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Asking, Seeking and Knocking

prayer - 7

from Google Images

In Luke 10:9-10 Jesus tells his disciples to ask, seek and knock. The verbs are in the present tense and in the imperative mood, which indicates that Jesus was telling his disciples to begin asking, seeking and knocking and continue doing so. Some scholars believe Jesus means for the disciples to be persistent when an answer is not forthcoming, but I wonder if this is true. Rather than approaching God who is unwilling, I wonder if Jesus is telling us God is willing, but we need to get rid of the baggage we have that God is not willing. In other words, not only don’t we know how to pray (Luke 11:1), but we have the wrong picture of God, and we need to work this out in our experience in order to understand God properly. Read the rest of this entry »

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Posted by on June 25, 2017 in Gospel of Luke

 

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Thy Will Be Done

Prayer - 1

from Google Images

In what we term the Our Father Jesus used to teach his Apostles (and us) how to pray. In the final clause of Luke 11:2 Jesus tells us to pray, “thy will be done, as in heaven, so on earth.” I believe one of the keys to understanding Jesus’ teaching at this point is to remember the disciple came to Jesus, confessing his ignorance and asking Jesus to teach him and the other disciples how to pray (Luke 11:1). After all, if he knew how to pray, or how to hollow God’s name, or how bring the Kingdom of God to fruition etc., why would he come asking Jesus to teach him and the others how to do these things? Read the rest of this entry »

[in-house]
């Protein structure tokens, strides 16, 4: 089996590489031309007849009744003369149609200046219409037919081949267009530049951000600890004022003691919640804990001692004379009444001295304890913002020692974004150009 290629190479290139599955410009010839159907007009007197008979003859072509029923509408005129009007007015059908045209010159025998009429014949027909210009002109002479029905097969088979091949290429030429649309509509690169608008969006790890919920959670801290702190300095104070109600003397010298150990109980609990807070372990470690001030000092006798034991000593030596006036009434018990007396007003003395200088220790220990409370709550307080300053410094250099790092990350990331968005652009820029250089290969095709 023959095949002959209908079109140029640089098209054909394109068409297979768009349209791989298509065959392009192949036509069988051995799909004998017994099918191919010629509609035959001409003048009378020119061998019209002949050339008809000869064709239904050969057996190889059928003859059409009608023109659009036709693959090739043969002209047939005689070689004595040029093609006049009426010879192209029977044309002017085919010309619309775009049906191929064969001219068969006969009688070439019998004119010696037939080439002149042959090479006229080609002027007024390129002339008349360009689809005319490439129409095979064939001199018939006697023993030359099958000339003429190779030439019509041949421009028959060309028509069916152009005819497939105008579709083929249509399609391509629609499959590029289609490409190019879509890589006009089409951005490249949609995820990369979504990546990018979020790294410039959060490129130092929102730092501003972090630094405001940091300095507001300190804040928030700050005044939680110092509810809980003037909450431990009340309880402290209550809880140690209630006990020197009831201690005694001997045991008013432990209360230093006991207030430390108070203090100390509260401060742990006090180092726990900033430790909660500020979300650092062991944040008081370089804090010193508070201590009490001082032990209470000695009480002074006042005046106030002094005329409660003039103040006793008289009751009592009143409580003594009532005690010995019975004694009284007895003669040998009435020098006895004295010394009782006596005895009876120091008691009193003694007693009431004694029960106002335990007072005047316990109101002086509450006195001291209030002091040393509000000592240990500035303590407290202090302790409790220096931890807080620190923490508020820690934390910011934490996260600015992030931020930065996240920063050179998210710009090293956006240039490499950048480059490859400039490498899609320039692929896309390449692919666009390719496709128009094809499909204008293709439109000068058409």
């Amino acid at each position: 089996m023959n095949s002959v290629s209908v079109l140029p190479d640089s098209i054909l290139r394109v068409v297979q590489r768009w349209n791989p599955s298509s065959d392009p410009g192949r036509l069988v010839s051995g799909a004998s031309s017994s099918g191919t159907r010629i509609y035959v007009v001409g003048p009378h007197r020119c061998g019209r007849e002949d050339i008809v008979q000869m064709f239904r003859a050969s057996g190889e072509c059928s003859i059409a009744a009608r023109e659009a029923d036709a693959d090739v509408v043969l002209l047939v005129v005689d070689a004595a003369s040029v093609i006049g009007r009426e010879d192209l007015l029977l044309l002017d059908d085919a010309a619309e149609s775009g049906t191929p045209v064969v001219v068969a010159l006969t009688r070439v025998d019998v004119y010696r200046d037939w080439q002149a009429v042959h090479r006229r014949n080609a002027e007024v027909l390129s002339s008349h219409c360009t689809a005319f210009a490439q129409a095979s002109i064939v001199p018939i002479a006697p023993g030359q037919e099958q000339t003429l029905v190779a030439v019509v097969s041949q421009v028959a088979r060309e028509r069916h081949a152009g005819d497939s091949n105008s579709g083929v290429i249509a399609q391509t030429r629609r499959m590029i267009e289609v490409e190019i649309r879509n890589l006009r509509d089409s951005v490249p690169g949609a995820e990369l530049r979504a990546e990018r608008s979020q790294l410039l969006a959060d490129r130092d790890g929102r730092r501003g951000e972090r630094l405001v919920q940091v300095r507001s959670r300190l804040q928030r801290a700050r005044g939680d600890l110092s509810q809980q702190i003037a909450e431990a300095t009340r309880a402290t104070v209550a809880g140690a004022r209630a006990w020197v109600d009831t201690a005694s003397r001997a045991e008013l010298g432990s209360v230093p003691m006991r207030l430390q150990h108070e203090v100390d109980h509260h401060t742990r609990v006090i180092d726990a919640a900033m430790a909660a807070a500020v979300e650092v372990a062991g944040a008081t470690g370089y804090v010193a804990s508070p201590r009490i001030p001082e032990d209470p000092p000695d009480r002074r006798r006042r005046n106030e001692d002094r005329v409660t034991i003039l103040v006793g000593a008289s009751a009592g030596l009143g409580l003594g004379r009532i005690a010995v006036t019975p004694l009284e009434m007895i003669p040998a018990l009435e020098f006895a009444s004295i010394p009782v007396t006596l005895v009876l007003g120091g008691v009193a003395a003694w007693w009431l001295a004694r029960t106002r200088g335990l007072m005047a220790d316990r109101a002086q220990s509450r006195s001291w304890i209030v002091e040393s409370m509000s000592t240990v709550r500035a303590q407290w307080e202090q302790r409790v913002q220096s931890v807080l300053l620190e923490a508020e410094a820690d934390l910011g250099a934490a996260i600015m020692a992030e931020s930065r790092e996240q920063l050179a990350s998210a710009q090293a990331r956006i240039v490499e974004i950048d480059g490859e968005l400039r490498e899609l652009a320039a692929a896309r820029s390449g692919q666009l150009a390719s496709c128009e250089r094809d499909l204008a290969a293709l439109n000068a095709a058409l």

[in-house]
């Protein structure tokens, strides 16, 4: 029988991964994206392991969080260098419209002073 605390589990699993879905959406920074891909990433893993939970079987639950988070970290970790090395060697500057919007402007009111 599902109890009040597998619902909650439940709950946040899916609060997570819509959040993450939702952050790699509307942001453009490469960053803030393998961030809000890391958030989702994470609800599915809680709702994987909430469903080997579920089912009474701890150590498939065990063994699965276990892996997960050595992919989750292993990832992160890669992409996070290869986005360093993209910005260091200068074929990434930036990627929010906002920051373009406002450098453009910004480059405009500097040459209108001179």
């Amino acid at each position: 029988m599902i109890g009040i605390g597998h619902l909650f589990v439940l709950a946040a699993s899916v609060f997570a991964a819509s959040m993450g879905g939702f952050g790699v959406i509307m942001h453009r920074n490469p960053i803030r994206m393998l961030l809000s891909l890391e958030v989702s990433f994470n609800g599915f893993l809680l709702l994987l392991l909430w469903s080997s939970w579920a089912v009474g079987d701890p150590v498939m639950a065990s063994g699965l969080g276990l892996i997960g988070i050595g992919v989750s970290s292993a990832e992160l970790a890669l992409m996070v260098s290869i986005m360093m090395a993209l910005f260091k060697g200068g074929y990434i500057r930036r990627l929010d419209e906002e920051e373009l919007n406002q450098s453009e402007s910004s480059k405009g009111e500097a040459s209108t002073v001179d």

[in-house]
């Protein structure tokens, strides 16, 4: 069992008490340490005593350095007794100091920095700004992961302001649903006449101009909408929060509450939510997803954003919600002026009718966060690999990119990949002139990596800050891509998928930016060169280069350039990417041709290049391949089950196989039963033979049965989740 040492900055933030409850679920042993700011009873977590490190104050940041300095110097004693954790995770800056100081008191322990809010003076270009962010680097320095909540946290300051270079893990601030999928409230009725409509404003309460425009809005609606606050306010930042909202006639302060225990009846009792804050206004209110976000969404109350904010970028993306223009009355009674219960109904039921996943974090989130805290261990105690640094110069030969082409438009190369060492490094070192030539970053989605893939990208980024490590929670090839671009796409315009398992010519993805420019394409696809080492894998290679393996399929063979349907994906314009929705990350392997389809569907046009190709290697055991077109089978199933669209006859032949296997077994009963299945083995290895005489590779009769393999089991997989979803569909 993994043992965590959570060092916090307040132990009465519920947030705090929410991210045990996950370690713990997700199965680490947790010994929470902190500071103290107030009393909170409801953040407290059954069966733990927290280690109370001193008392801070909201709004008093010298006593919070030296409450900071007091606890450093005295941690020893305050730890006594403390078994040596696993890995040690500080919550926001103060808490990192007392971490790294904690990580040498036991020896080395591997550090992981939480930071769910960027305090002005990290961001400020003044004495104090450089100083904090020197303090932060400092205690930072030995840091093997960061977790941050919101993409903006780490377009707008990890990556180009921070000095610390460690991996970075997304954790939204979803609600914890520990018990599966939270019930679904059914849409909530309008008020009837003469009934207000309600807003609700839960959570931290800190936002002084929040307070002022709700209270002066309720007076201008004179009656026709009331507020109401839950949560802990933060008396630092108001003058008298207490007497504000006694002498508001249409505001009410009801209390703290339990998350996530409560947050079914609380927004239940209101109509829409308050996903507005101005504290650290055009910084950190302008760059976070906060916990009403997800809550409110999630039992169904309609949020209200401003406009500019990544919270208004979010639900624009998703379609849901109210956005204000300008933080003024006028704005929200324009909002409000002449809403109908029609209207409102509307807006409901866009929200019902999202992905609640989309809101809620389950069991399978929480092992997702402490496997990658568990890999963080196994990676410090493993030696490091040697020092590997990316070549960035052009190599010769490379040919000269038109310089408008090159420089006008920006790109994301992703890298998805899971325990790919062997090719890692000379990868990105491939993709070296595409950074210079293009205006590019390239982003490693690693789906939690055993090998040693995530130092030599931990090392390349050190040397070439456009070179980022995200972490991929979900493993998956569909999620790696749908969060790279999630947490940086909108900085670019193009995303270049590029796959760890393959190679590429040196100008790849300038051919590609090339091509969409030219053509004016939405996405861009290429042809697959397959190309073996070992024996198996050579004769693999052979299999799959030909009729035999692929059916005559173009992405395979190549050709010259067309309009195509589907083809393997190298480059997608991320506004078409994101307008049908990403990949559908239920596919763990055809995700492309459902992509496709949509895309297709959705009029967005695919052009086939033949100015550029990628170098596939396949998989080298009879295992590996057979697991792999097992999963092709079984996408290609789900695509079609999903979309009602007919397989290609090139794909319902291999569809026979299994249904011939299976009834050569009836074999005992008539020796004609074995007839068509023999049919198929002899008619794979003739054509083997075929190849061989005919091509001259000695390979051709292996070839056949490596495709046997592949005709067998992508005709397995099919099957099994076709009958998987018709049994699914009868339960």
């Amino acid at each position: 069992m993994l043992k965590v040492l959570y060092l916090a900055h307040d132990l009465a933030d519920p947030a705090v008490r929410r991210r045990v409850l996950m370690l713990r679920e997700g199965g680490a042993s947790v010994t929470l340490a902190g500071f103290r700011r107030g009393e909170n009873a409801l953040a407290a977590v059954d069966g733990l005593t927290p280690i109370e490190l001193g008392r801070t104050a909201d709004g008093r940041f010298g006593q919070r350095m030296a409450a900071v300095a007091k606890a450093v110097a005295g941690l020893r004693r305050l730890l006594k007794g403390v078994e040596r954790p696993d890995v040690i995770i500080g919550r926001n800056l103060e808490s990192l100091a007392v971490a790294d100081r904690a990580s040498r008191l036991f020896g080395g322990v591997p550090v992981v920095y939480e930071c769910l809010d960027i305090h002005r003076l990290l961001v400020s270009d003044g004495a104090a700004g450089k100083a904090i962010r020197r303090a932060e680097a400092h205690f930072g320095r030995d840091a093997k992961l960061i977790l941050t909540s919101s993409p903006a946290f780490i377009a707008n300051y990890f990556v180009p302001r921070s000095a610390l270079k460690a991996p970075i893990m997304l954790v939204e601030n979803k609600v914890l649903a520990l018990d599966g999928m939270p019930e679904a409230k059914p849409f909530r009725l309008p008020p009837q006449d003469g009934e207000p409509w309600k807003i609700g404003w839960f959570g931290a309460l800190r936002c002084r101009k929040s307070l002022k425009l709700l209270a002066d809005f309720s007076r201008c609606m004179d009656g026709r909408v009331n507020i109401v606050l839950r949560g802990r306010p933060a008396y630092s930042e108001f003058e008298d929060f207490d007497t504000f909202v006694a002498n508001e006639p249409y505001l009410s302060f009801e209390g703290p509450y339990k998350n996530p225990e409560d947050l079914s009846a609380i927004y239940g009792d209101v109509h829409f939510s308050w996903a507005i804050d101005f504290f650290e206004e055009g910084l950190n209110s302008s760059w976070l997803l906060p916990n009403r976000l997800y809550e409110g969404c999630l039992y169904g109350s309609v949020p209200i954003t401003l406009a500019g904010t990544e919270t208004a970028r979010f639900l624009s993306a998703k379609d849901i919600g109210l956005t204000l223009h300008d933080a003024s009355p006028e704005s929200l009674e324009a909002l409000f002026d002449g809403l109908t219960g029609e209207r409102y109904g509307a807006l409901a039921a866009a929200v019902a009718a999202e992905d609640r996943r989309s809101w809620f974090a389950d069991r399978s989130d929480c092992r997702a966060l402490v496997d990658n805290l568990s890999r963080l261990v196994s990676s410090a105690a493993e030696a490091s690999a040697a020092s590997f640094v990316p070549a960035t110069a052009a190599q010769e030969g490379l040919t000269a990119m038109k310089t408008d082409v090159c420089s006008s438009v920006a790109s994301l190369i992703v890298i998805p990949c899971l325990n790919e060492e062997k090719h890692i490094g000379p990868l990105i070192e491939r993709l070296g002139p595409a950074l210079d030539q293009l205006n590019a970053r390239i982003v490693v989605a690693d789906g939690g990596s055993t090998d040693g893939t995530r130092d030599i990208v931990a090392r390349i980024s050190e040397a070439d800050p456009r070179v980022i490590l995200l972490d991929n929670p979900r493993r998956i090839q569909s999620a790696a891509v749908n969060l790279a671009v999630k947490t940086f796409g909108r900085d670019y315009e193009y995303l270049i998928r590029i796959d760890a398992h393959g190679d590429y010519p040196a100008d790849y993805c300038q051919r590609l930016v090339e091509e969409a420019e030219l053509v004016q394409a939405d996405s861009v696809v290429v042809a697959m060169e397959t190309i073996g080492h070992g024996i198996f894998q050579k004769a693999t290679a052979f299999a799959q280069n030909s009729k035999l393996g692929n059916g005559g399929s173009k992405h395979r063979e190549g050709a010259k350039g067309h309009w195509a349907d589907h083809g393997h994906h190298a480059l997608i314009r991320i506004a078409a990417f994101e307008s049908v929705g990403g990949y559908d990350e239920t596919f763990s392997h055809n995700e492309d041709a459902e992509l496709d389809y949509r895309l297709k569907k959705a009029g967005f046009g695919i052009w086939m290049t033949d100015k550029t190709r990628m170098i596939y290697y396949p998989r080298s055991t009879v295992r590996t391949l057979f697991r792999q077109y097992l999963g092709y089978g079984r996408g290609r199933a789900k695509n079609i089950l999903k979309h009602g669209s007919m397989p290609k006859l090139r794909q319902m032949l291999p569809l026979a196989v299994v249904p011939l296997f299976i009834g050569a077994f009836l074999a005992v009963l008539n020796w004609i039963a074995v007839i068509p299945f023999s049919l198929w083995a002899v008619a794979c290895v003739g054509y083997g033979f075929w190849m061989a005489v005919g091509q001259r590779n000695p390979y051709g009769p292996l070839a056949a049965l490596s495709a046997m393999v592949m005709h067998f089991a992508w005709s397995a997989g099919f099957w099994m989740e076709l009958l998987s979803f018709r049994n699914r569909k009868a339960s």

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Posted by on June 15, 2017 in Gospel of Luke

 

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Our Father…

Father - 4

from Google Images

Jesus taught the Apostles in Jerusalem, or more specifically on the Mount of Olives how to pray (Luke 11:1-4). Matthew, also, has Jesus teach a similar prayer to his disciples in Galilee near the beginning of his public ministry. In Matthew’s narrative Jesus teaches the Apostles on a mountain probably near Capernaum during what is called the Sermon on the Mount (Matthew 6:9-13). Matthew places the context of Jesus’ prayer over against the ‘hypocrisy’ of those who love to be seen praying in public(Matthew 6:5-7). On the other hand, Luke has Jesus teach the Apostles this prayer, while they were in Judea celebrating the Passover. The context there was ignorance. The disciples came to Jesus in Luke, while Jesus called his disciples to him in Matthew. Read the rest of this entry »

 
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Posted by on June 8, 2017 in Gospel of Luke

 

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Paul’s Call to Repentance at Athens

Paul concluded his speech at the Areopagus in Athens before an assembly of the philosophers there and perhaps some curious onlookers with a call to repent from worshiping gods of their own making. He referred to the glorious Athenian cultural history as the times of ignorance (Acts 17:30). He inferred their devotion to God was nothing more than that of blind men groping or feeling in the dark (Acts 17:27), because they knew, evidenced in the words of their poets, that through nature itself the invisible qualities and power of God were more than stone, silver and gold (Romans 1:20), yet, rejecting this precious jewel of knowledge (Romans 1:23), they chose rather to worship the art of their hands and imagination (Romans 1:21), and in their wisdom, they became fools (Romans 1:22). Read the rest of this entry »

 
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Posted by on February 13, 2013 in Paul's 2nd Missionary Journey, repentance

 

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